Drive north from the busy beach towns of Guanacaste and you will find a quiet countryside of fields and shrubby forest. Although this lazy landscape may not seem to offer much to travelers, it’s also where you will find Santa Rosa National Park. Not only does this park hold a massive amount of protected tropical dry forest, it also hosts the site of Costa Rica’s most famous historic battle. In this post, we’ll share some of the history behind Santa Rosa National Park and let you know how you can explore its hiking trails, on-site museum, and more remote areas.
About Santa Rosa National Park
Santa Rosa National Park is located 35 km (22 miles) north of Guanacaste’s capital city of Liberia. With a hefty landmass totaling 38,000 hectares (94,000 acres), Santa Rosa has the distinction of being the largest remaining swath of protected tropical dry forest in the Neotropics. The park is also noteworthy for being designated Costa Rica’s first official national park in 1972.
While much of the land at Santa Rosa is considered dry forest, meaning that most trees lose their leaves in the dry season, the park stretches from Highway 1 all the way to the Pacific Coast. Within this area are several other habitats, including oak forests, beaches, swamps, and mangroves.
Santa Rosa National Park is probably best known for the Battle of Santa Rosa, which took place at La Casona, an old ranch house that is part of the park. In addition to the historic aspect, the park also has several different trails if you are up for some hiking. Many are accessible only with a sturdy 4×4, though, so before you go, read below for more info.
Areas to Explore
Which areas of the park you can explore really depends on the type of vehicle you have and how much time you plan to spend. Below we’ll start with the easiest area to access and continue to the most difficult.
Note that Santa Rosa National Park has two different sectors. In this post, we’ll cover the most visited sector, Santa Rosa. The other is the Murcielago Sector farther to the north.
The Battle Site and Ranger Station
The most accessible area of Santa Rosa National Park is right around the Santa Rosa Sector Ranger Station. While this spot is 7 km (4.3 miles) from the highway, it is down a nicely paved road that any car can drive. The road is actually quite nice with trees all around, and you’ll likely see some wildlife on the way. We saw a coati (raccoon-like animal) and several species of birds, including the Magpie Jay and Capped Flycatcher. There is also a nice lookout on the right called Mirador Tierras Emergidas, which is worth a stop.
Once you arrive at the ranger station and pay the admission fee ($15), you will be able to access La Casona (the house where the battle of Santa Rosa took place), a monument and lookout right behind the house, and also a trail called Sendero Indio Desnudo. (More on each of these attractions below.)
La Casona: If you are a history buff, you will love La Casona (see cover photo, above). This building was the site of the famous 1856 battle of Santa Rosa where a Costa Rican army blindsided a resting militia and sent them retreating back to Nicaragua. The intruders were under the orders of William Walker, a power-hungry lawyer and doctor from the United States who had plans to take over five Central American countries, including Costa Rica. The building’s rooms have been turned into a museum, and while there aren’t many artifacts, there are detailed displays in English and Spanish that talk about the timeline of events and people involved. There is also an art gallery with beautiful nature photographs taken within the park.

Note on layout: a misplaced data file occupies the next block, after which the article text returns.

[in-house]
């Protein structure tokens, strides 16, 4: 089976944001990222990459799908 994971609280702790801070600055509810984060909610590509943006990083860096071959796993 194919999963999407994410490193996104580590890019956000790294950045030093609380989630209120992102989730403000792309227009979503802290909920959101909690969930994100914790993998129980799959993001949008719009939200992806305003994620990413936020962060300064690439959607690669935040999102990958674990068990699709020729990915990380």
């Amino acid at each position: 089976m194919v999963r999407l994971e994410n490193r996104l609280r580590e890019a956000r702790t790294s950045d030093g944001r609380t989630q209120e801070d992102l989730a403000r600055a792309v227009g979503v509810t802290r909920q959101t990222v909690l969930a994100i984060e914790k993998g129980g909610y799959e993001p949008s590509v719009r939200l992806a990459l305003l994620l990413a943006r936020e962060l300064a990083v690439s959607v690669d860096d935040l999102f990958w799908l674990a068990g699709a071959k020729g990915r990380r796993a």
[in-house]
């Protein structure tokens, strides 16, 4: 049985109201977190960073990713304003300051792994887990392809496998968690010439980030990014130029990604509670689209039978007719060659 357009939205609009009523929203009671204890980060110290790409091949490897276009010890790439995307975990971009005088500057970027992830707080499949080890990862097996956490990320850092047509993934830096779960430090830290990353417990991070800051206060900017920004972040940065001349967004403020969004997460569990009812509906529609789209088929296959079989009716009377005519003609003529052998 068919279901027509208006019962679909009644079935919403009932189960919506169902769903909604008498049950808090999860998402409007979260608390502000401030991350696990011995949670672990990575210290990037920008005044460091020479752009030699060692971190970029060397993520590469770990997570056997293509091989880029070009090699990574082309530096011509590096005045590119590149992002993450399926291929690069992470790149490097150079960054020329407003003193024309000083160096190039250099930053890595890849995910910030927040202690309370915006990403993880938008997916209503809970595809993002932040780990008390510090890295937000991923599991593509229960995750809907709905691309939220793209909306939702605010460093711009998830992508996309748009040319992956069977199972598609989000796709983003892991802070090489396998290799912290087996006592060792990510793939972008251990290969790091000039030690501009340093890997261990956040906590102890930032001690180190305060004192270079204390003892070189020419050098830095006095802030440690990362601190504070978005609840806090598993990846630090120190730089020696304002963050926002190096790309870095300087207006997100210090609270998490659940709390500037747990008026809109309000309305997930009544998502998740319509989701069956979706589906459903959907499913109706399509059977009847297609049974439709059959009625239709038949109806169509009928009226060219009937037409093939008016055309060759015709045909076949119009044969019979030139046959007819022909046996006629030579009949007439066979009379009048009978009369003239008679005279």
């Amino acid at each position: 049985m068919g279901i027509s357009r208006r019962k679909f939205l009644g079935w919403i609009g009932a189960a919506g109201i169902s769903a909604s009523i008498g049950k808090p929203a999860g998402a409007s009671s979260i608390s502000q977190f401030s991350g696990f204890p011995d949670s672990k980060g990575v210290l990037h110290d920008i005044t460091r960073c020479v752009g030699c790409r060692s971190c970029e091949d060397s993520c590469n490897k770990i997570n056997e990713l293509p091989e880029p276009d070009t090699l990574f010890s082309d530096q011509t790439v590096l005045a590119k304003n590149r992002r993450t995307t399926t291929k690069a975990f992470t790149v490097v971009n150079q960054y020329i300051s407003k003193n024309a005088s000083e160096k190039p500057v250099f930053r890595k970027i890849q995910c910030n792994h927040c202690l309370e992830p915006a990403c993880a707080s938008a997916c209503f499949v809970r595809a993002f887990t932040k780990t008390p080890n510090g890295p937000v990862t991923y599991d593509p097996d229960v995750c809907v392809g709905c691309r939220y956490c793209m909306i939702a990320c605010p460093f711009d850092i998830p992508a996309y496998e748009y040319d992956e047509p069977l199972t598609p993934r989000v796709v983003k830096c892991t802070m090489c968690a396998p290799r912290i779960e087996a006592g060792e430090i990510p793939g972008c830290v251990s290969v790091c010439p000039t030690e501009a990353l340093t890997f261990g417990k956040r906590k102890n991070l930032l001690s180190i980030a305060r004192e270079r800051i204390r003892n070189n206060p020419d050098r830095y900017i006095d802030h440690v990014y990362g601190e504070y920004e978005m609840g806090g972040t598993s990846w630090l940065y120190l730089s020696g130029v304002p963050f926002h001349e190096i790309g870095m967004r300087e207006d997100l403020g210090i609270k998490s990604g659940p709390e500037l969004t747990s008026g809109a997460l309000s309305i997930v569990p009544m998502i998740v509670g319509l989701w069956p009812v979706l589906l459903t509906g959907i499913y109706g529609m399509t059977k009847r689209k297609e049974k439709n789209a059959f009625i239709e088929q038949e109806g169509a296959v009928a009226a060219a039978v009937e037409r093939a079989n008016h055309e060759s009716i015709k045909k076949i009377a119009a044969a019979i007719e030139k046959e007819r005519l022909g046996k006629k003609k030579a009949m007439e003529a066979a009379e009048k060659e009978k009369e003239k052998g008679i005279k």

Monument: Behind La Casona are a series of steps with monuments in between stating the names of those who have fought in Costa Rica’s biggest battles (two other major ones happened at Santa Rosa, as the museum explains). The steep steps go up to a nice viewpoint where you can see a distant volcanic mountain range to the east.
Sendero Indio Desnudo (Naked Indian Trail): This is a short trail (0.8 km/0.5 miles) that was just rebuilt in April 2016 to become handicap accessible. The flat concrete path goes through an area of dry forest, over a stream bed (dry when we visited in April), and ends at the paved road that you drove in on. There are signs indicating several tree species native to the dry forest, including the Indio Desnudo (Naked Indian). This tree has bark that frequently peels off, hence the name. The trail also has some resting benches along the way and restrooms near the entrance. Besides the different trees, we didn’t see much here other than a variegated squirrel, but we walked it during the hottest part of the day (nearing 100˚F). We talked to someone else who had seen an anteater earlier in the day when it was much cooler.
Tip: If don’t have a 4×4 and are not interested in the history of the battle, we would say that visiting this section alone probably isn’t worth the drive and $15 admission. Without a 4×4, Rincon de La Vieja National Park would be a better choice for hiking and wildlife.
Other Hiking Trails
To access more of the park, you need a good 4×4 vehicle or be willing to hike in because the remaining trails are down a very rough road with serious rocks and ruts. The road is 12 km (7.5 miles) long and eventually leads to the coast, but there are different trails spaced out along the route. By our account, it would take most of the day to drive the entire road in both directions (it’s that bad), so you would be better off staying at the campground near the beach if you plan to go all the way.
Click here to see a map of the park.
Trails Reachable in a Half-Day
We drove the rough road from the ranger station for about 1.5 hours each way and accessed both Los Patos Trail and the Mirador Valle Naranjo Trail. If you have a good part of the day before or after visiting the battle site area and are willing to drive the treacherous road, these two trails are your best option.